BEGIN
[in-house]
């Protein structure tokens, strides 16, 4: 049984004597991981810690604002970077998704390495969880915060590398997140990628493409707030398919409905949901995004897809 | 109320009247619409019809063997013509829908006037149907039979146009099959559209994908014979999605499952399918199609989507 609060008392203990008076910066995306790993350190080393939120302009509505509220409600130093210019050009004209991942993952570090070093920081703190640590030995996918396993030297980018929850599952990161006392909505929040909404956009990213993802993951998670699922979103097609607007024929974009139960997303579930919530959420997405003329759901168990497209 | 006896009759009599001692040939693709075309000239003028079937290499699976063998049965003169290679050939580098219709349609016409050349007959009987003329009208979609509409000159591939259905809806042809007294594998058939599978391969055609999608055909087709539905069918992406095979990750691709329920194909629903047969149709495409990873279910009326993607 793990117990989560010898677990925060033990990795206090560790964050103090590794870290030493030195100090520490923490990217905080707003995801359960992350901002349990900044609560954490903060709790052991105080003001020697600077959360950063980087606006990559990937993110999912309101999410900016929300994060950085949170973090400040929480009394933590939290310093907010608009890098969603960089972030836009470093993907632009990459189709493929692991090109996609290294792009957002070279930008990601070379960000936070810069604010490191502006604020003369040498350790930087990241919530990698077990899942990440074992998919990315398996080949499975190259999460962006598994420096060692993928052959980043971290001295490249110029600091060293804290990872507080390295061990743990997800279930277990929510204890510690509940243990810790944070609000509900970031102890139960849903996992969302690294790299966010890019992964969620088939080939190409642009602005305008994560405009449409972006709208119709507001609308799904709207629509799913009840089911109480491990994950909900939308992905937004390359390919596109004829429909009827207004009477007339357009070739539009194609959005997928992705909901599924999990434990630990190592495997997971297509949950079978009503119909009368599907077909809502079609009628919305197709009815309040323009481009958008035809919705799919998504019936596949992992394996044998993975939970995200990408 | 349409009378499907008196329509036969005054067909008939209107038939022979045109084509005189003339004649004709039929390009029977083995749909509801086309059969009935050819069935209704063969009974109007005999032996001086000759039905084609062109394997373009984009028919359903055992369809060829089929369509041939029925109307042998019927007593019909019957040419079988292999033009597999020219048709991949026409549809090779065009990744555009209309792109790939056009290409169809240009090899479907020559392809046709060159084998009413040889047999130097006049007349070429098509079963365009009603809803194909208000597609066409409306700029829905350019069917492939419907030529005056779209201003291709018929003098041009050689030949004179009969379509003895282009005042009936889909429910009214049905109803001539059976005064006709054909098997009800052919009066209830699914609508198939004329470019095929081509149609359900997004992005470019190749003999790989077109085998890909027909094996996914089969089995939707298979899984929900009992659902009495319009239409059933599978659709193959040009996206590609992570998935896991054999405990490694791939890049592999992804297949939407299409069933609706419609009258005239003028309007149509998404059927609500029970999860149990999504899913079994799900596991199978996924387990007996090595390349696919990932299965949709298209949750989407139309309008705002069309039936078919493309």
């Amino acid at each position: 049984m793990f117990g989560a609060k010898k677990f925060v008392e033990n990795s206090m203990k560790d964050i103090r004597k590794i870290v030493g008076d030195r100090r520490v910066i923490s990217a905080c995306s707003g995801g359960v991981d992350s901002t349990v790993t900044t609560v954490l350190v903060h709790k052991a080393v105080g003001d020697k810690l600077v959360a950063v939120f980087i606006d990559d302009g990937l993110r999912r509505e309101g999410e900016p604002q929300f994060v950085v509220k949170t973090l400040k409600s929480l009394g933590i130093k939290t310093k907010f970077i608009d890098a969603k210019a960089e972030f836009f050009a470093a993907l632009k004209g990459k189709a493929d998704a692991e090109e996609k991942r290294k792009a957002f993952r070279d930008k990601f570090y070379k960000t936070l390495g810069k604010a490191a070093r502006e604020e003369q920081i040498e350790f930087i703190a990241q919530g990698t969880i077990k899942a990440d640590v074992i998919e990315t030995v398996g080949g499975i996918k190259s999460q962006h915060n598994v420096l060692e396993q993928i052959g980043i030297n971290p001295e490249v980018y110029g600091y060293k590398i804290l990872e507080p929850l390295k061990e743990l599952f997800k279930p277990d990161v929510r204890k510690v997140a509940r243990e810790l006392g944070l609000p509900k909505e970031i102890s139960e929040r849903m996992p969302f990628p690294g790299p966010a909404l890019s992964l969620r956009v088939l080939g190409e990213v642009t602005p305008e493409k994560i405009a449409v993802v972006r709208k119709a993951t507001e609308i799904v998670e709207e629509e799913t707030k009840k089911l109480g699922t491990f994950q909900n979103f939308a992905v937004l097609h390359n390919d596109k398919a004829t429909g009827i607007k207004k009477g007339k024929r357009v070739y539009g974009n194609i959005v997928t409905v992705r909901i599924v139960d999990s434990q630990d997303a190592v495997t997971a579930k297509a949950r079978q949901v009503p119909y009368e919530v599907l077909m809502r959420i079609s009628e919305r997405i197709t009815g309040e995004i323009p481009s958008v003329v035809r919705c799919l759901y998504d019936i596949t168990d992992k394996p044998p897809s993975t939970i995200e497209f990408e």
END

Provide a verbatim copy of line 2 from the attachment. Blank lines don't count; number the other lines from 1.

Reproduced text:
């Protein structure tokens, strides 16, 4: 049984004597991981810690604002970077998704390495969880915060590398997140990628493409707030398919409905949901995004897809 | 109320009247619409019809063997013509829908006037149907039979146009099959559209994908014979999605499952399918199609989507 609060008392203990008076910066995306790993350190080393939120302009509505509220409600130093210019050009004209991942993952570090070093920081703190640590030995996918396993030297980018929850599952990161006392909505929040909404956009990213993802993951998670699922979103097609607007024929974009139960997303579930919530959420997405003329759901168990497209 | 006896009759009599001692040939693709075309000239003028079937290499699976063998049965003169290679050939580098219709349609016409050349007959009987003329009208979609509409000159591939259905809806042809007294594998058939599978391969055609999608055909087709539905069918992406095979990750691709329920194909629903047969149709495409990873279910009326993607 793990117990989560010898677990925060033990990795206090560790964050103090590794870290030493030195100090520490923490990217905080707003995801359960992350901002349990900044609560954490903060709790052991105080003001020697600077959360950063980087606006990559990937993110999912309101999410900016929300994060950085949170973090400040929480009394933590939290310093907010608009890098969603960089972030836009470093993907632009990459189709493929692991090109996609290294792009957002070279930008990601070379960000936070810069604010490191502006604020003369040498350790930087990241919530990698077990899942990440074992998919990315398996080949499975190259999460962006598994420096060692993928052959980043971290001295490249110029600091060293804290990872507080390295061990743990997800279930277990929510204890510690509940243990810790944070609000509900970031102890139960849903996992969302690294790299966010890019992964969620088939080939190409642009602005305008994560405009449409972006709208119709507001609308799904709207629509799913009840089911109480491990994950909900939308992905937004390359390919596109004829429909009827207004009477007339357009070739539009194609959005997928992705909901599924999990434990630990190592495997997971297509949950079978009503119909009368599907077909809502079609009628919305197709009815309040323009481009958008035809919705799919998504019936596949992992394996044998993975939970995200990408 | 349409009378499907008196329509036969005054067909008939209107038939022979045109084509005189003339004649004709039929390009029977083995749909509801086309059969009935050819069935209704063969009974109007005999032996001086000759039905084609062109394997373009984009028919359903055992369809060829089929369509041939029925109307042998019927007593019909019957040419079988292999033009597999020219048709991949026409549809090779065009990744555009209309792109790939056009290409169809240009090899479907020559392809046709060159084998009413040889047999130097006049007349070429098509079963365009009603809803194909208000597609066409409306700029829905350019069917492939419907030529005056779209201003291709018929003098041009050689030949004179009969379509003895282009005042009936889909429910009214049905109803001539059976005064006709054909098997009800052919009066209830699914609508198939004329470019095929081509149609359900997004992005470019190749003999790989077109085998890909027909094996996914089969089995939707298979899984929900009992659902009495319009239409059933599978659709193959040009996206590609992570998935896991054999405990490694791939890049592999992804297949939407299409069933609706419609009258005239003028309007149509998404059927609500029970999860149990999504899913079994799900596991199978996924387990007996090595390349696919990932299965949709298209949750989407139309309008705002069309039936078919493309």